Episode 80 - Do I Really NEED A Large Planer?, Dovetail Tips, Milling Wax Blanks & MUCH More! - Woodshop Life Podcast

      Support us on Patreon: https://www.patreon.com/woodshoplife   Sean 1) If I wanted to try my hand at veneering my own panels, what set up process do you recommend? This would be an attempt to do it without diving in and purchasing what I hear you guys talk about as a vacuum bag. Is it even possible to veneer my own panels without a vacuum bag? Matthew 2) Hey guys thanks for a great podcast and for answering questions from all of us.  I have a question about planers.  I am looking to upgrade my lunch box planer to something that is better than what I have now (ridgid 12.5").  I had a 15" planer years ago and am wondering if I "need" a large planer (15-20") or would something like the Dewalt 735 work just fine?  Thanks for your input. Troy   Guy 1) Thanks to you all for the wonderful podcast. Really enjoy the way you discuss our (sometimes dumb) questions with great care. I appended my question to an earlier message, but I don't think it got answered. (If it did, please just re-direct me?) I was finishing up a console made of red oak lately with a couple coats of shellac followed by 3-4 coats of Total Boat Water-Based Poly. Again and again, I'd put on a coat of the poly that looked completely smooth only to come back to what looked like dirty grey raindrops with long tails -- not the look I was going for my beautiful sandy red oak piece! I was using a foam brush to apply. I didn't see any of these trails when I was putting on the finish. And it happened on both horizontal and vertical surfaces I finished. Is this a well known problem with water-based poly? Is it my brushes? But most importantly, is there a way to avoid it? I loathed having to sand it back and reapply. Also, while you're at it, is it worse to finish things vertically rather than horizontally because it the finish might collect and drip down? Thank you for your thoughts! (Oh, and tell Guy that he never needs to apologize for giving his "opinion". Frequently, it's not just an opinion but a position arrived at from lots of expert observation!) Adam Potthast 2) Hey guys, thanks for always producing such great content. My question is about dovetails for beginners. I’ve never done dovetails before, but recently purchased the Leigh through dovetail jig TD330 and am eager to get going. What tips, tricks, and general words of wisdom would you give someone who is just starting to work with dovetails? I know that’s super open-ended so here are a couple specific questions to get the juices flowing- I see that this jig can be used with a handheld router or a router table. Do you have a preferred method when making your dovetails? I’ve also heard people say to buy extra material when starting to work with dovetails, but how much extra? If I’m making a box, should I plan to buy enough materials for 6 sides (basically giving myself 2 extra box sides in case of screw-ups)? Thanks again for all the great shows. I’ve learned so much from you guys and really appreciate it. Billy   Huy 1) Hey guys! Quick question - I like to resaw turning blanks to make small boxes and they often come covered in wax (or something). When I receive them, should I scrape off the wax immediately and let them acclimate to the shop? Or wait until I'm ready to mill them? Also, what's the best way to do that? I was thinking skim-cuts on the table saw. Thanks!! Dan 2) Which type of router would you suggest for fitting to a router table? I imagine that if I buy a plunge or fixed type and mount it to a table and I can always take it out and use it handheld etc but with a motor body I can leave it set up and just purchase a plunge type as well ( more tools is always a good thing) -Geoff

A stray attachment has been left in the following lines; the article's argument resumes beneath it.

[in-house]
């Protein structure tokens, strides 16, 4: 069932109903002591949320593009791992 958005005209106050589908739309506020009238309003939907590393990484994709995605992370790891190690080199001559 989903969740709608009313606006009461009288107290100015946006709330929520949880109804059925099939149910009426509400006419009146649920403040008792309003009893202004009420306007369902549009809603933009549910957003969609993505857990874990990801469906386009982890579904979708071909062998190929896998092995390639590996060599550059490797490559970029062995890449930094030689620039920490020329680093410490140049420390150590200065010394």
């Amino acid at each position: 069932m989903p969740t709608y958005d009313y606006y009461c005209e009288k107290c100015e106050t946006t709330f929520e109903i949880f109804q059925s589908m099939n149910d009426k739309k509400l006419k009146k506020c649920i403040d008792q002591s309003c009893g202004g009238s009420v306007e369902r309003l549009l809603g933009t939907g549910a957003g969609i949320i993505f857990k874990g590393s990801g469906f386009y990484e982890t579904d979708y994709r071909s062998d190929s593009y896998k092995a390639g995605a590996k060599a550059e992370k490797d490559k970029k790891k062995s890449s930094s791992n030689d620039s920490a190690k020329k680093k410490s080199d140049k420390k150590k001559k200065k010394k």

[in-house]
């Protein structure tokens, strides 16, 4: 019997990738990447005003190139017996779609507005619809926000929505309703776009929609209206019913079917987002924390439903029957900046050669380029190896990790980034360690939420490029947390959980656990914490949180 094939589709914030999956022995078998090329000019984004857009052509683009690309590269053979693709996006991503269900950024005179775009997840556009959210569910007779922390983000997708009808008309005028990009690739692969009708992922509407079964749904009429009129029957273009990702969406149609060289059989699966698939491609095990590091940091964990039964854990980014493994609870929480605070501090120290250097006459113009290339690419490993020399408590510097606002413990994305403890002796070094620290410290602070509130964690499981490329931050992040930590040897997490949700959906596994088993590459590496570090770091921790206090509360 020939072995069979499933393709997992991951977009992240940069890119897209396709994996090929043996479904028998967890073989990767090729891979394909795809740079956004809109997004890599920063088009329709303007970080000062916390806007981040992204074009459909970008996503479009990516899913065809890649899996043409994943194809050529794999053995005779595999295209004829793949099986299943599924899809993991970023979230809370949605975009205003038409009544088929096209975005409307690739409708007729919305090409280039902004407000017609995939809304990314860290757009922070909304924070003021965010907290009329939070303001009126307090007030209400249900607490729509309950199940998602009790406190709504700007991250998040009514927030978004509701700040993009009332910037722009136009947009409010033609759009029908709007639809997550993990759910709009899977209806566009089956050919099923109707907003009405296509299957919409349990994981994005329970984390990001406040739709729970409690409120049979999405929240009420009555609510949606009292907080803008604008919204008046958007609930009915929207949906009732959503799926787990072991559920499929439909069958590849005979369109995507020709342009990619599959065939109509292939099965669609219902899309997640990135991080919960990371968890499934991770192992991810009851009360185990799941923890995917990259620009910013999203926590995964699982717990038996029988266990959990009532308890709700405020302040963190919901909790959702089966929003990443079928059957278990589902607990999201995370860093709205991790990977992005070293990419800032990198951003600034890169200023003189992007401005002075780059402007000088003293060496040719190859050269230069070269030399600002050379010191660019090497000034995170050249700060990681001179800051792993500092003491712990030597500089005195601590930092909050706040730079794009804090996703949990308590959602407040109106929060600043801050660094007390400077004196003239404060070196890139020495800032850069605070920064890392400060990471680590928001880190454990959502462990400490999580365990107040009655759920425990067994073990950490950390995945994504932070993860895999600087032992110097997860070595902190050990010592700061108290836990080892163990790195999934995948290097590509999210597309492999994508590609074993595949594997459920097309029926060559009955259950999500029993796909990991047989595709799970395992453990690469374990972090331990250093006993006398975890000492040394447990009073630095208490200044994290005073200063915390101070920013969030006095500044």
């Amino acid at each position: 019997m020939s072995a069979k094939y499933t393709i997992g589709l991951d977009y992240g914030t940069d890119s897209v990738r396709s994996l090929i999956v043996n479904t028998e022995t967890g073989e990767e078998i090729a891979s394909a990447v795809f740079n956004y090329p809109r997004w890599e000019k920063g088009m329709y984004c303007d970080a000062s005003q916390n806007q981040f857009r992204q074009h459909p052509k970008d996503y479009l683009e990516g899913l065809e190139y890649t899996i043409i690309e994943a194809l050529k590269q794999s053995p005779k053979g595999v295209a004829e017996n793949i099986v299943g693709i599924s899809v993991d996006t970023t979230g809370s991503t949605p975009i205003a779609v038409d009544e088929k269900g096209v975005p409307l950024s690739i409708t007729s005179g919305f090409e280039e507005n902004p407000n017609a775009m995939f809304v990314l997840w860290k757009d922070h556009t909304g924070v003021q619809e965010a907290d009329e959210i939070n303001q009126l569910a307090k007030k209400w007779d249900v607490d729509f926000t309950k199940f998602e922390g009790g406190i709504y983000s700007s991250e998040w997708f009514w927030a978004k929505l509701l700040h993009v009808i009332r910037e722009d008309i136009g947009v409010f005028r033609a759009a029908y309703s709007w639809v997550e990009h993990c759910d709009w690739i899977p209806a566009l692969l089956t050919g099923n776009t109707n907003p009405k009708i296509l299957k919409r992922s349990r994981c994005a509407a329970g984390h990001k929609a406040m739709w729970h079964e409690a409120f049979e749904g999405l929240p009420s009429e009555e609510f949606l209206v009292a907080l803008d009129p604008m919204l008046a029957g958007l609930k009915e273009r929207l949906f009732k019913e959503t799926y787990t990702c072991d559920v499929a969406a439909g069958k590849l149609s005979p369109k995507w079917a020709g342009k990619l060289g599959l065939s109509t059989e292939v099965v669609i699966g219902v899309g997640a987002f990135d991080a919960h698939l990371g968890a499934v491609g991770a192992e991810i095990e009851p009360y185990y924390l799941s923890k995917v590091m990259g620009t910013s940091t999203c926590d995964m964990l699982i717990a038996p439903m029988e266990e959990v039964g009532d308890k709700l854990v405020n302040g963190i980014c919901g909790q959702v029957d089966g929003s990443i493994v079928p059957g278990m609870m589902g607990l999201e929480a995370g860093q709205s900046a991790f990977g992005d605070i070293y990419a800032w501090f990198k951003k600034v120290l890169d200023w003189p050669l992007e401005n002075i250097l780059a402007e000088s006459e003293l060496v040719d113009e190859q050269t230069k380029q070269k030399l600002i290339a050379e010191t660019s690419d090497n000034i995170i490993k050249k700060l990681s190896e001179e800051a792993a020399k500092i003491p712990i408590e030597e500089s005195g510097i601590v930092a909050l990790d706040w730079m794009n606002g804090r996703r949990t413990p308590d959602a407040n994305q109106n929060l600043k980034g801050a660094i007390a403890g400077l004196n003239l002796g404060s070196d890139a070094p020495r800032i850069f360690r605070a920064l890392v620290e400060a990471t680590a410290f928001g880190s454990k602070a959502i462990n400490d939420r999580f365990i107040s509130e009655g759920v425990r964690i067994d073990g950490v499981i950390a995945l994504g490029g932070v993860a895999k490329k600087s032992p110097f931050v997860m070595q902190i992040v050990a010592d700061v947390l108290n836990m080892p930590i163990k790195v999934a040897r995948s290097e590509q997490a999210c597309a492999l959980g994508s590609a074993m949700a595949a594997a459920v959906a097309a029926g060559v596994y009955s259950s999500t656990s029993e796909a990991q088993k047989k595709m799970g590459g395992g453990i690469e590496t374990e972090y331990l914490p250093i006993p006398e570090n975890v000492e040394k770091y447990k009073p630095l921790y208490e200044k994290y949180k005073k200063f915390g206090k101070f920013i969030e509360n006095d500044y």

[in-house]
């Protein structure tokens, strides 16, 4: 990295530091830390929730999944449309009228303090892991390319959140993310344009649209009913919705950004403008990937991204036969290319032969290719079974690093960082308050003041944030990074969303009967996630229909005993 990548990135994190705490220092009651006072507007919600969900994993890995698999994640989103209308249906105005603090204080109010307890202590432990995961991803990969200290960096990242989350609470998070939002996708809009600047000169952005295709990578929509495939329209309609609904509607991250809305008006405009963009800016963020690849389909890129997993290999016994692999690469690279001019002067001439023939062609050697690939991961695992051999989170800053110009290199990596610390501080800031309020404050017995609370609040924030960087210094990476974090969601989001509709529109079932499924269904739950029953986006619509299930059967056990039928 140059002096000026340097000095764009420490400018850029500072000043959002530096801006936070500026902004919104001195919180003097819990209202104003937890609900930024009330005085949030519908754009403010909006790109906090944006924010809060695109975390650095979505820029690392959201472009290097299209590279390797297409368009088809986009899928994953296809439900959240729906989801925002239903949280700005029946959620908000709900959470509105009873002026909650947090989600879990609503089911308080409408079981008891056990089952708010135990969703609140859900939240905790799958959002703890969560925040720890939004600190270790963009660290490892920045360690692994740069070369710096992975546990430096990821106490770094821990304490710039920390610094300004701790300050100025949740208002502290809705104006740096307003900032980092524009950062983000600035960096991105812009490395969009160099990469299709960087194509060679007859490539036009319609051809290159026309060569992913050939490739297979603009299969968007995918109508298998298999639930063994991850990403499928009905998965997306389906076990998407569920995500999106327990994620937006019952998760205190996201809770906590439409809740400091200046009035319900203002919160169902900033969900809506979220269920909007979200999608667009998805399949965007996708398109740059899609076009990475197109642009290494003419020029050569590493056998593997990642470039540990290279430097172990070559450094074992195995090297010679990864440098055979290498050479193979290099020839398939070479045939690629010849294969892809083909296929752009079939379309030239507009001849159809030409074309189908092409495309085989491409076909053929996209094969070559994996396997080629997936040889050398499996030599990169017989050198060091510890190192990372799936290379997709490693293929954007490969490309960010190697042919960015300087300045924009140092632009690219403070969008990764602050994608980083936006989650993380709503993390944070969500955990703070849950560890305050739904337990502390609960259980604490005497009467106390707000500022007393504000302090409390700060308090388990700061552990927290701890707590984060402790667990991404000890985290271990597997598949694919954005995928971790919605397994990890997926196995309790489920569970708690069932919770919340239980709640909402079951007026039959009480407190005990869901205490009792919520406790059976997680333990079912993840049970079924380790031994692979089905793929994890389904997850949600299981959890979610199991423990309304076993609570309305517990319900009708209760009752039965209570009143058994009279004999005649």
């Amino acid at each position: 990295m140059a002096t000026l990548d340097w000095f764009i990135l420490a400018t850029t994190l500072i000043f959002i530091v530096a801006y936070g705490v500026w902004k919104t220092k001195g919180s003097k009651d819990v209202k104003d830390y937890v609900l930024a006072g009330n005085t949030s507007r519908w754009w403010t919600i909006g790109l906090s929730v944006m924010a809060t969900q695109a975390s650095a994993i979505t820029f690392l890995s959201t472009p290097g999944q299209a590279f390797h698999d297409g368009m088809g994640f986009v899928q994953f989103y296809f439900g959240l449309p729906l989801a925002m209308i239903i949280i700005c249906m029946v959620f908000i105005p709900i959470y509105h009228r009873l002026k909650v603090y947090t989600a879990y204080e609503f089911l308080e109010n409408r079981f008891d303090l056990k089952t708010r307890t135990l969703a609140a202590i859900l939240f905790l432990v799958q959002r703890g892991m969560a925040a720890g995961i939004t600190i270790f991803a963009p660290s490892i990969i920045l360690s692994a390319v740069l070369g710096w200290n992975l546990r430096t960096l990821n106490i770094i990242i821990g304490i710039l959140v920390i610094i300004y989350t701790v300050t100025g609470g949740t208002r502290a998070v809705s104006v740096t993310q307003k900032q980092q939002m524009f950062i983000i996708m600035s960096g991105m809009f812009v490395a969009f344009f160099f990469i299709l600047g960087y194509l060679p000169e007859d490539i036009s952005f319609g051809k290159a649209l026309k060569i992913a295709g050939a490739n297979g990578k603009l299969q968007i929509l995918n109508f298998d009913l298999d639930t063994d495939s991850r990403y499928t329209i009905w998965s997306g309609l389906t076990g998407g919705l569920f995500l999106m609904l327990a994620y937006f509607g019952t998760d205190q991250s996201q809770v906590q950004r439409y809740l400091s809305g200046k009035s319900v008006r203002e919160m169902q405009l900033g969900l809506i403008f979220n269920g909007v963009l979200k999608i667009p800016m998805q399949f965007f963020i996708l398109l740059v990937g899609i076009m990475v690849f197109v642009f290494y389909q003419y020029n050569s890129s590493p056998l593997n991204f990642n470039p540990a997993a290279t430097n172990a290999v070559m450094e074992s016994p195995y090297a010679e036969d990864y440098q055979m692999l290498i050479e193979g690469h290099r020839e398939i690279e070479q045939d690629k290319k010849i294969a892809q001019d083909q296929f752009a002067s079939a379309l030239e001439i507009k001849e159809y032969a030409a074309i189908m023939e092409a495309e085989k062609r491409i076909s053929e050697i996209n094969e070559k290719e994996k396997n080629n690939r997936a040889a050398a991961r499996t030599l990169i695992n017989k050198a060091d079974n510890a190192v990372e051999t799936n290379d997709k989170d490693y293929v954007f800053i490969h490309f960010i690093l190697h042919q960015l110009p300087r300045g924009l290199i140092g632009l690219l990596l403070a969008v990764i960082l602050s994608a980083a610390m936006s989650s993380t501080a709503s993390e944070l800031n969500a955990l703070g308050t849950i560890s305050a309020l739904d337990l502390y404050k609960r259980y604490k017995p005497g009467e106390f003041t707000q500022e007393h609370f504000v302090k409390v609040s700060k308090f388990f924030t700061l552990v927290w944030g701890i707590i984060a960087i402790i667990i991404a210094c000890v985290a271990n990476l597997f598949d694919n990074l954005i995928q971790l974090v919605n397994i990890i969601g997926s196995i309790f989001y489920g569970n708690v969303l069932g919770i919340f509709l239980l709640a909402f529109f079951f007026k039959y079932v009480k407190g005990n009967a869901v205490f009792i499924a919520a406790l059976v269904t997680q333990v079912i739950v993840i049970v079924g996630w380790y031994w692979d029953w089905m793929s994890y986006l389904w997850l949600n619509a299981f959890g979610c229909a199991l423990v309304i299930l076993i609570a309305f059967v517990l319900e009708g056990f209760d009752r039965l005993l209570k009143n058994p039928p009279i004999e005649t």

1. Episode 80 - Do I Really NEED A Large Planer?, Dovetail Tips, Milling Wax Blanks & MUCH More!
      2. Episode 79 – The ULTIMATE Bench?, L-Fence's Are All The Rage, Beginner Projects & MUCH More!